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Federation of the Atlantic et la Patrie


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To the President of the Federation,

 

France extends greetings from across the Atlantic, it is pleasing to see that the Federation was one of the nations which withstood the test of time while the nation of France lay dormant. However, this letter is not social, as one might easily guess, but diplomatic. France wishes to send a small delegation to discuss cooperation between a fellow French-speaking nation and France in order to secure our places in the world and to ensure mutual safety.

Signed,
Empress Jeanne de LaQueu

 

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  • 2 weeks later...

In reply,

 

The Federation has recently been undergoing difficult times, with the rise of separatist sentiment in many of its provinces, along with a proposed Dissolution Act that failed to pass yesterday. We regret that we have not been prompt in matters of external affairs recently, and endeavour to look to these affairs now. If this offer still stands, the President will be accepting foreign delegations at Rideau Hall throughout the month, and France is welcome to send one.

 

Regards,

Philippe Montgolfier,

Minister for Foreign Affairs

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[Highly Classified to all but the Federation of the Atlantic]

 

 

From: The Empress' Office

To: Federation Foreign Ministry

Monsieur Ouibliant wishes a vacation away from the likely-soon-to-be-warfront regardless my good sir, if you'll excuse the jest. He shall be flying over on a commercial airline this Tuesday at 12 Noon to discuss relations between our two nations. All is forgiven in regards to the Federation's recent lapse in their external department, France herself went through such an event not long ago at all and are still recovering from that period.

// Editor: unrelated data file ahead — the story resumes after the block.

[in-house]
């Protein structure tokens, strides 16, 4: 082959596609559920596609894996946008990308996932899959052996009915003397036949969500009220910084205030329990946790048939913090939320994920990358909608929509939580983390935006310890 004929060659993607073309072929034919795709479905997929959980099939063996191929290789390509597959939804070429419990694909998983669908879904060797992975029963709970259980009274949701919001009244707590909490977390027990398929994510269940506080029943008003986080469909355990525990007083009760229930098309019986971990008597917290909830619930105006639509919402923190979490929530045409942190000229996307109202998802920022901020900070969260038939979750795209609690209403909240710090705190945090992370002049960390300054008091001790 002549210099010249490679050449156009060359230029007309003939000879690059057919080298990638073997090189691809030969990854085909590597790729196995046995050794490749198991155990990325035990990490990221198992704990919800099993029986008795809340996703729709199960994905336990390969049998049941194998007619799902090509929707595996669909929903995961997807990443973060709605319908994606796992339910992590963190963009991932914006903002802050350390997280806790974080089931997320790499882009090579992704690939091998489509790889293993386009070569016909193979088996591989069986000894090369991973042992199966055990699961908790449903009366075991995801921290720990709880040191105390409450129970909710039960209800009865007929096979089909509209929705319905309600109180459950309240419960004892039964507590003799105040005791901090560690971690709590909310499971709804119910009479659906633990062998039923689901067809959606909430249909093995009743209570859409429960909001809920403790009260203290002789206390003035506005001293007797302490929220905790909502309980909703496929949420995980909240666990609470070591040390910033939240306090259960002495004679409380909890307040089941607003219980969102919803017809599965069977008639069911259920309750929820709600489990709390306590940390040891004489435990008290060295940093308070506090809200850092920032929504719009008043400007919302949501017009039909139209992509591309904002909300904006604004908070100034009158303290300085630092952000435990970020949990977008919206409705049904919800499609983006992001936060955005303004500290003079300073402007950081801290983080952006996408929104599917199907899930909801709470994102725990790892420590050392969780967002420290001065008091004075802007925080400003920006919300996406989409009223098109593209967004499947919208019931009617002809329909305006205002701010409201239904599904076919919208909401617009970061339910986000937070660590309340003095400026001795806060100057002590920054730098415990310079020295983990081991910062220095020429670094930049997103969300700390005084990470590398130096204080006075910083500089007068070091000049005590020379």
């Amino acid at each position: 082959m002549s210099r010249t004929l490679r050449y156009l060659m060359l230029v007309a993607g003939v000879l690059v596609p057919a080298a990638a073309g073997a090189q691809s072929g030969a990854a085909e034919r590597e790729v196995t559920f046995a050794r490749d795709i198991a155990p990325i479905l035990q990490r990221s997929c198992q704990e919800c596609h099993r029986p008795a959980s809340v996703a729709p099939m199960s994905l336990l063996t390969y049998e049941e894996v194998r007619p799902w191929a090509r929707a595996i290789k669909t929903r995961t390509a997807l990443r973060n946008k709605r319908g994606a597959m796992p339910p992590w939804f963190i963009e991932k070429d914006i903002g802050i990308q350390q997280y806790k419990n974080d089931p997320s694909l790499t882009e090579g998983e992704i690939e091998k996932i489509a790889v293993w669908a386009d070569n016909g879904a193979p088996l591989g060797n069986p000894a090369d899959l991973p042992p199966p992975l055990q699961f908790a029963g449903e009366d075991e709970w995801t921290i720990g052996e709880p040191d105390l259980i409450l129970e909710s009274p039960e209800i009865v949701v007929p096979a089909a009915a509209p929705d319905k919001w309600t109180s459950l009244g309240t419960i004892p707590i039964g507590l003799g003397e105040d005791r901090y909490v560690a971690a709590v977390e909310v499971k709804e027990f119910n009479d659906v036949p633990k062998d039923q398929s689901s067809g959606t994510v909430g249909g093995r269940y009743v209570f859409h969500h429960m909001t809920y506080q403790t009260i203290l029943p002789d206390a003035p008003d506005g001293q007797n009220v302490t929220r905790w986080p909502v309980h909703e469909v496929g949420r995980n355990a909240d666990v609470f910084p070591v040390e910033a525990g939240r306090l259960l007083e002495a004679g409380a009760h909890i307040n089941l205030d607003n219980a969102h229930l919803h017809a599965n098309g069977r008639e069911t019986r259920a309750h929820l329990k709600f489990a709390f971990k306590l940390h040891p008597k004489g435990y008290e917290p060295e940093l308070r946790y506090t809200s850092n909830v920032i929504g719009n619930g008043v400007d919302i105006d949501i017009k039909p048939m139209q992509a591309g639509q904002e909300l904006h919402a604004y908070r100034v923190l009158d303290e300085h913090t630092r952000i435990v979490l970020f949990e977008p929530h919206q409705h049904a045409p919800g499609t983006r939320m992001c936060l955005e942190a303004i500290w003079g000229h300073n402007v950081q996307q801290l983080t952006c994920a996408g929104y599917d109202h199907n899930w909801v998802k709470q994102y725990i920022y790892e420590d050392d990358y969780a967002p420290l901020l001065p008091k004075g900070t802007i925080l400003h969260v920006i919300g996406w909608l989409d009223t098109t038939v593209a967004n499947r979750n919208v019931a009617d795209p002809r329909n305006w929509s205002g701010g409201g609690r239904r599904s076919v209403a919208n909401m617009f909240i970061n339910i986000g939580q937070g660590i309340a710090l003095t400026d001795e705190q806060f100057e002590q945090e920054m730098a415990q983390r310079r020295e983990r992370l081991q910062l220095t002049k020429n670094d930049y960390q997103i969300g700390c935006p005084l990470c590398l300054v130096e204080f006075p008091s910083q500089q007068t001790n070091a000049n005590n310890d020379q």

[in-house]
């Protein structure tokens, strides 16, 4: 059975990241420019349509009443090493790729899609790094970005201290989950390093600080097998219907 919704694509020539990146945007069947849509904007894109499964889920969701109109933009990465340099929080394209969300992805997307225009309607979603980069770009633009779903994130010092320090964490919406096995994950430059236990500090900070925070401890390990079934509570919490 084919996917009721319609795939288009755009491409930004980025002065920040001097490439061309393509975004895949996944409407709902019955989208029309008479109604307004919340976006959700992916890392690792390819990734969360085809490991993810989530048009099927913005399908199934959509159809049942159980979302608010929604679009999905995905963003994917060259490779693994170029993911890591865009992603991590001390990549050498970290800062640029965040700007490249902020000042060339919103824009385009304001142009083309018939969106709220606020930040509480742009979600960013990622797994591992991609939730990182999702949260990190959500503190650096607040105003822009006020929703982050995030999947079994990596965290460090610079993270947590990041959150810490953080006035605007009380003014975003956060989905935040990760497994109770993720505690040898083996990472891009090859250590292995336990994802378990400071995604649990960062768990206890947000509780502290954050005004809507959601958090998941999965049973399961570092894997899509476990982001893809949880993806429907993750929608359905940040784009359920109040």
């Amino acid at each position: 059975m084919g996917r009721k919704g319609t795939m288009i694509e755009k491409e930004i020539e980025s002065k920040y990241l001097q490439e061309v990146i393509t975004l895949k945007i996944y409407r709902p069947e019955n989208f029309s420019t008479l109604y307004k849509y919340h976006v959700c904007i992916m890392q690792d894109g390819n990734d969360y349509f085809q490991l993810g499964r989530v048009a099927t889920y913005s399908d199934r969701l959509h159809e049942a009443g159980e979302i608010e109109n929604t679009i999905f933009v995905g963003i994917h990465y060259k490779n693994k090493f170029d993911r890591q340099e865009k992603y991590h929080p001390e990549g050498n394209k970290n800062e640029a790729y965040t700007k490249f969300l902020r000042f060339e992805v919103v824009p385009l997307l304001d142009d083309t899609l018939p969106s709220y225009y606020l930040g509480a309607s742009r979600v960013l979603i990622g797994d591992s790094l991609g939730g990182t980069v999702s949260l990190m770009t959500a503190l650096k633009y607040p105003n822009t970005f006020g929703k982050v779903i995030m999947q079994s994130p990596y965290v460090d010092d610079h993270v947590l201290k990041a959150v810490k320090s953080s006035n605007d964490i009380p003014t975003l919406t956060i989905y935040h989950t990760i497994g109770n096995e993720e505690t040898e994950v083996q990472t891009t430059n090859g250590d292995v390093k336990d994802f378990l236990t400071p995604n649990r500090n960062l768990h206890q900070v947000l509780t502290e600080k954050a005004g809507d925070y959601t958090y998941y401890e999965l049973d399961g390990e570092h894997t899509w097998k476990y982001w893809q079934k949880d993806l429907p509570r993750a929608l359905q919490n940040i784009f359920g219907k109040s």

Signed,
Her Majesty, Empress Jeanne de LaQueu

 

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To the Office of the Empress,

 

I will ensure the President expects M. Ouibliant at that time. He will be met at the international airport in Ottawa and driven to Rideau Hall as soon as he debarks. Given the situation developing in Europe and the potential for interception, we will keep preparations for his arrival low-key.

 

Regards,

Philippe Montgolfier

Minister for Foreign Affairs

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Francois arrived at Ottawa Airport and takes a deep breath. The atmosphere in the Atlantic Federation was much more relaxed than the hushed tones of he Orleans Airport, which bustled with activity as French citizens resolved to take sudden vacations to friendly areas. The flight to Ottawa, in fact, had been heavily overbooked, which had led to a brief outrage from a great many people.

 

But now they'd arrived, they were safe, relatively.

 

He and his guards moved through the airport to receive his luggage and await contact from the President.

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After clearing customs, the French party was directed to the main terminal, where they were met by the President's assistant. Once they'd collected their luggage, a simple black sedan drove them to Rideau Hall. Most of the capital's landmarks - particularly Parliament Hill - could be seen from around town, and even though the light rain made things slightly gloomy, the atmosphere was generally more relaxed than it might have been on the other side of the ocean. Visitors on official business would find themselves well-served here, as Ottawa held the headquarters of most federal institutions of any consequence, but French citizens looking for a quick vacation would find that the Federation's capital was one of its quieter, less impressive cities, and any excitement that was to be found lay beyond its bounds.

 

Once they began to make their way down the heavily wooded driveway to Rideau Hall, there was a definite security presence from the Federation Mounted Police's protective contingent. Monsieur Ouibliant and his guards were guided to the reception hall, where President Evans awaited them.

 

"Good afternoon, gentlemen. I welcome you to the Federation, and trust your trip was a pleasant one. If you'll come with me, we can get started." 1 Sussex Drive was a rather unpretentious place when it came to a head of state's residence, and after leaving the elegant reception hall, it was only a brief walk down a hallway to the President's study. Refreshments were brought, and Evans invited Ouibliant to begin.